V For Vendetta
Genres: Sci-Fi / Action / Comic Book
Being one of the most respected writers in the history of comic-dom comes with certain privileges. If you’re Alan Moore, it means you get to throw hissy fits over Watchmen buttons and Miracleman credits, grow a beard that could choke you in his sleep, and give up writing every few years to concentrate on ‘chaos magick’, which is a skill learned from taking acid and playing lots of D & D in high school. You also get to be notoriously displeased whenever your works are adapted, so much so that you may refuse to be associated with film versions.
Such is the case with V For Vendetta. Bitter from previous Hollywood experiences regarding From Hell and the abysmal League Of Extraordinary Gentlemen, Moore has been at odds with the makers of V For Vendetta, and on-screen the comic is credited only to artist David Lloyd and Vertigo comics. While I can understand his proprietary feelings, I would argue that change is a necessary part of adaptation, and while it rarely works out for the best, it’s certainly preferable to just having the comic read aloud with the pages flipped for you. I’m looking at you, Sin City. V for Vendetta is far from a faithful adaptation of the original comic. Adapted for the screen and produced by the Wachowski brothers, there are countless alterations, both significant and merely cosmetic. But fans will be pleased to know that despite all the changes, the spirit of the comic remains unaltered, and the story is arguably just as relevant and important as when it first saw print in 1982.
V For Vendetta takes place in a futuristic England, where a totalitarian government has taken control after a series of wars and plagues. Repressive and brutal, the police state finds itself under siege by a seemingly supernatural terrorist wearing a Guy Fawkes mask, who attacks the status quo through bombings and assassinations. Originally intended as a critique of what Moore saw as the evil potential of Margaret Thatcher’s Conservative government, the themes of the comic have taken new meaning in relation to America’s post-9/11 society. The film embraces this, giving equal weight to questions regarding the government’s exploitation of fear, and the fuzzy distinction between terrorist and freedom fighter. The film’s material is openly subversive, and serves as both an attack on increasingly conservative Western governments and a celebration of the right of free speech.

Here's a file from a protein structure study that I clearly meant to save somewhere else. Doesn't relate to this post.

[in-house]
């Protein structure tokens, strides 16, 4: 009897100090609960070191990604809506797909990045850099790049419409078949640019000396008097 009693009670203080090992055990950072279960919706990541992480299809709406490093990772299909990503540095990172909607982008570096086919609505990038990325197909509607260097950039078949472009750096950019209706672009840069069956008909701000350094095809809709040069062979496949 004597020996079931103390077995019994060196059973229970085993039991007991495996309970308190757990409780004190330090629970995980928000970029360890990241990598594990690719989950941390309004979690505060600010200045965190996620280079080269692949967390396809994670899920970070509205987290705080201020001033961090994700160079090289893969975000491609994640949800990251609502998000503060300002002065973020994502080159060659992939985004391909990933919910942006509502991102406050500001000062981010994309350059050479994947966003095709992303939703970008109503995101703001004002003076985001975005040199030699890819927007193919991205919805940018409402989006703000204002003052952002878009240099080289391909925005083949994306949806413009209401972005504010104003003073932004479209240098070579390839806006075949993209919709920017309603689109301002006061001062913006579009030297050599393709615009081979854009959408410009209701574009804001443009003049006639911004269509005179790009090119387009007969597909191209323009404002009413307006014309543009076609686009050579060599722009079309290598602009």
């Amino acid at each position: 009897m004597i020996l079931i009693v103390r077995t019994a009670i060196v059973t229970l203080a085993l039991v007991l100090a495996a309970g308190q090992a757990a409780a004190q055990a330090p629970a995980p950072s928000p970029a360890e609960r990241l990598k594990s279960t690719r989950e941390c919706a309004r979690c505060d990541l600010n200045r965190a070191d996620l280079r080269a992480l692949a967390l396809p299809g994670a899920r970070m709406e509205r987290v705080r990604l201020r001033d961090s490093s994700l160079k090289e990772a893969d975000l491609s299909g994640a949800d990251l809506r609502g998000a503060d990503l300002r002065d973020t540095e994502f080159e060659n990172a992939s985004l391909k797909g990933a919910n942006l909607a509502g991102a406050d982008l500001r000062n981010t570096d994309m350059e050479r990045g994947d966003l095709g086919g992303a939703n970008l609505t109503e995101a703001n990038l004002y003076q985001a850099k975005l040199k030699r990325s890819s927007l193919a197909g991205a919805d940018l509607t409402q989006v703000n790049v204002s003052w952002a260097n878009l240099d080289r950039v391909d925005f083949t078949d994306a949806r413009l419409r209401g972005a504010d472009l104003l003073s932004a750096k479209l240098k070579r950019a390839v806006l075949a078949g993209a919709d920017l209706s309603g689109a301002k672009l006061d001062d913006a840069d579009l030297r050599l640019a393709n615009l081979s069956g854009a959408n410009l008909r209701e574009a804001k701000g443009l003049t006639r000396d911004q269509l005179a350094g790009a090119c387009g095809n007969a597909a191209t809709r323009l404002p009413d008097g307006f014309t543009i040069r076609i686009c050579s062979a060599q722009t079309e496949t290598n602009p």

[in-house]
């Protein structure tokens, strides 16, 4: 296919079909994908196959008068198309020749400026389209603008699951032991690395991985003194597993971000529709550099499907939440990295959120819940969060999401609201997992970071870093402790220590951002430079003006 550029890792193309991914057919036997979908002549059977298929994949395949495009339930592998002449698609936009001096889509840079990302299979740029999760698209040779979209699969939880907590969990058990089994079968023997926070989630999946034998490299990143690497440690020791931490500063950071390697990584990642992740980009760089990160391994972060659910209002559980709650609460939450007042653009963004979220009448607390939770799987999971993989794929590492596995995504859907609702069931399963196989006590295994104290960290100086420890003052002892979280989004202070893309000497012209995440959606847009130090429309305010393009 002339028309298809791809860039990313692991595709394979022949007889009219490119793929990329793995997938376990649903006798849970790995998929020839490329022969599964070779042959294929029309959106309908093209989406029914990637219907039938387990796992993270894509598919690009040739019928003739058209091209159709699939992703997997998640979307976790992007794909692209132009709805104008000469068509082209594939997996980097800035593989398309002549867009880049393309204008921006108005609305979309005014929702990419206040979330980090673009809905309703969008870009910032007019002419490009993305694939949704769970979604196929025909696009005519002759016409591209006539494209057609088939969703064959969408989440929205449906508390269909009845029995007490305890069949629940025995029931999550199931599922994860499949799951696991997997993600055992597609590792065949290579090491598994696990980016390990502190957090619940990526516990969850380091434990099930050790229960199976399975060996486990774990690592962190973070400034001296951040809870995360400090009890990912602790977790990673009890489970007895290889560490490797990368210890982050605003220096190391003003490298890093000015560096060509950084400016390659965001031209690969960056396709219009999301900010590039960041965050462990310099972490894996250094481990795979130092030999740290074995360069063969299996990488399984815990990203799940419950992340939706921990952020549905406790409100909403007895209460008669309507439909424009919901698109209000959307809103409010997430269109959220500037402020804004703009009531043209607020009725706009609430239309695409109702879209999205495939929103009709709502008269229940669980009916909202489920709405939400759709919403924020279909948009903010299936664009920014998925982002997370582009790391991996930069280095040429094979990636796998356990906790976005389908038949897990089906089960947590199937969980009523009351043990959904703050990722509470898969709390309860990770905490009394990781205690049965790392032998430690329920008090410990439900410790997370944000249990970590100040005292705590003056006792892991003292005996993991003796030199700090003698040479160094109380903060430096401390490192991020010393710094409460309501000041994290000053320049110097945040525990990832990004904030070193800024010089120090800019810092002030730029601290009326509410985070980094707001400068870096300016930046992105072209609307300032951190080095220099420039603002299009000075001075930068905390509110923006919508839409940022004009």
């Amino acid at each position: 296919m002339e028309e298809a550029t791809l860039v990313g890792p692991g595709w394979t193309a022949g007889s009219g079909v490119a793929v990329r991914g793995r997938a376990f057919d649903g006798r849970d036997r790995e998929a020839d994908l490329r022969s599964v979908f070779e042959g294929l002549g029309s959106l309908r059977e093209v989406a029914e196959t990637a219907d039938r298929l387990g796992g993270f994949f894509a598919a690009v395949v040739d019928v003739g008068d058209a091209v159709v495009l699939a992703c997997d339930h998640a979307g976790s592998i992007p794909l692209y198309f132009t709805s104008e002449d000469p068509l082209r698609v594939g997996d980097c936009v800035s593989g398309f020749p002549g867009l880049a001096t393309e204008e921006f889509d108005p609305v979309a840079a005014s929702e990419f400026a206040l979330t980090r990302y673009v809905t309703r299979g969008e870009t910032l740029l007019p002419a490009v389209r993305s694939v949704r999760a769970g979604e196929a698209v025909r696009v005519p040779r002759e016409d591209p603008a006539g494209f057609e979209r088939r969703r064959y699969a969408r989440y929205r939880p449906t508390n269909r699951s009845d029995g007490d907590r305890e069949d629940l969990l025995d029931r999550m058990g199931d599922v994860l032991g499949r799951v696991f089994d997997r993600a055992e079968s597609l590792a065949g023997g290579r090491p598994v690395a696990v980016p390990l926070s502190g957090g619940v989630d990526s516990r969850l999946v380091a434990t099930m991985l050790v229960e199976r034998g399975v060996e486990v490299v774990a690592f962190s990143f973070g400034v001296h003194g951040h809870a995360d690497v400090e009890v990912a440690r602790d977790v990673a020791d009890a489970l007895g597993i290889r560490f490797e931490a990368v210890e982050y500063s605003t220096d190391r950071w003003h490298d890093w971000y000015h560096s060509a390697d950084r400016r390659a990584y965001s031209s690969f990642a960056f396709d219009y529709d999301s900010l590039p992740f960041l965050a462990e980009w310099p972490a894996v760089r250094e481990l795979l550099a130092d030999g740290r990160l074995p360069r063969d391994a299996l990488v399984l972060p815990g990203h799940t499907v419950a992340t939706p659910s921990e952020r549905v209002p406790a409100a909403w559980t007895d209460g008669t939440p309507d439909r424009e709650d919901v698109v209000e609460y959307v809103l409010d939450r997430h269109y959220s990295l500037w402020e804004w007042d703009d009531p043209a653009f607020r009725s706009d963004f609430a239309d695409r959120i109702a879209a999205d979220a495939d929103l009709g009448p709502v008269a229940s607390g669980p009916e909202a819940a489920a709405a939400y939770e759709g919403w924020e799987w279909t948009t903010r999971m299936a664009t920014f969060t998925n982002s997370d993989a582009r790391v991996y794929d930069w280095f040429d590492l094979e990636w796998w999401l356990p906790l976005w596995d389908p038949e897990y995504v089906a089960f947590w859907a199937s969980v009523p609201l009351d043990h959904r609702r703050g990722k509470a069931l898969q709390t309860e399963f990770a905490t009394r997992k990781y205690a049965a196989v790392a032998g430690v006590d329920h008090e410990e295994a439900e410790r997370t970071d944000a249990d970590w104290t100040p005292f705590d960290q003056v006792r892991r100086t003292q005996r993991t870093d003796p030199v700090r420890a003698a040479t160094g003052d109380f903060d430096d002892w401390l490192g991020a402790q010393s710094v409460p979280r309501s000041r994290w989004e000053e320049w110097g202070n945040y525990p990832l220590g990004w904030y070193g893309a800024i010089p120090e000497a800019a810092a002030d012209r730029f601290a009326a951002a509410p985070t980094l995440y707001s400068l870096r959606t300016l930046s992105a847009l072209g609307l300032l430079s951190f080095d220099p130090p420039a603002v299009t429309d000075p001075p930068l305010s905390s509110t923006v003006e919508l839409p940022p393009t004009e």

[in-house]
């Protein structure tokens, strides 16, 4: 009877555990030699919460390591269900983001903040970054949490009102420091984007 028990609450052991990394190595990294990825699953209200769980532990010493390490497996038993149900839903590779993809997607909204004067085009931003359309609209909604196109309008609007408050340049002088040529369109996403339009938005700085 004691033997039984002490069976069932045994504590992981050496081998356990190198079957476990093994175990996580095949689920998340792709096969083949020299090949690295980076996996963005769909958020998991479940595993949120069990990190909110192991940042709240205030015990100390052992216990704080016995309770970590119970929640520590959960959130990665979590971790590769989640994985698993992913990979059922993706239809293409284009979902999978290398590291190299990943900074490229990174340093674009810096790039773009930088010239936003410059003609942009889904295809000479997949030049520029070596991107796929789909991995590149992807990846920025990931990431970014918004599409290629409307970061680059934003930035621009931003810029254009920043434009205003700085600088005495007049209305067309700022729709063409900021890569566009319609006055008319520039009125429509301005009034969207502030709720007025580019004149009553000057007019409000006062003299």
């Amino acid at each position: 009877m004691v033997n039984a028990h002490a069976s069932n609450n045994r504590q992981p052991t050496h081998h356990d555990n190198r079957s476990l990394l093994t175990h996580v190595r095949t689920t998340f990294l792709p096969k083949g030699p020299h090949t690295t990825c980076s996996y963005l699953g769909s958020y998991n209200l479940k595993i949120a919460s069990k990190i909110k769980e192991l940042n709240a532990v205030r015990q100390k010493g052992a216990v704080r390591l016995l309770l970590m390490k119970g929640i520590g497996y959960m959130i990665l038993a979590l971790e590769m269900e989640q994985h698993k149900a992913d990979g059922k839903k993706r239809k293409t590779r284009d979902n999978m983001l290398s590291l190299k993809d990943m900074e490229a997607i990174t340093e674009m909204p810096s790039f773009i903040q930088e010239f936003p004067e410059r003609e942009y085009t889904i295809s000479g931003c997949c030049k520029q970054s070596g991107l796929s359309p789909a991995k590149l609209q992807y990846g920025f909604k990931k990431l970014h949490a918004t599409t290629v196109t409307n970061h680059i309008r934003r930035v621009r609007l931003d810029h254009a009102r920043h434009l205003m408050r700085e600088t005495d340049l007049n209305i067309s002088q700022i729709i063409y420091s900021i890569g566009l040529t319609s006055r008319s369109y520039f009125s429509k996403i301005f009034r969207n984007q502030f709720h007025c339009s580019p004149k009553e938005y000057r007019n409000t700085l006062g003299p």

It also gives plenty of weight to a cheap, tacked-on love story, and tiresome fight scenes proving that The Matrix ruined action movies as surely as the Farrelly Brothers killed comedy. These are among the more ridiculous elements that have been inserted to try and tear college males away from March Madness on Sports Center and pump up opening bos office receipts. First-time director James McTeigue handles some of the material awkwardly, eliminating much of Moore artistry and poetry and pacing things a little too quickly. This is especially problematic in the film’s first act, where the terrorist attacks begin too quickly for us to get a feel of the world we’re supposed to want to see destroyed. That said, McTeigue does give the fascist society a sense of order and gloss that opposes Moore’s nihilistic, dystopian vision, providing more of a sense as to why a culture would allow such a thing to happen, and his frequent use of television and news footage indicates he’s aware well that this is a film and not a comic book, justifying the adaptation in form as well as function. As for the cast, they’re all fairly capable, especially Stephen Rea, who despite looking tired and confused by not being in a Neil Jordan movie, manages to almost distract from Nathalie Portman’s terrible British accent. Overall, though V for Vendetta is bound to upset purists and probably Alan Moore himself, it serves its purpose and delivers its message effectively, and entertainingly. The fact that that message is to blow up parliament may upset some, but at least someone’s still allowed to say it.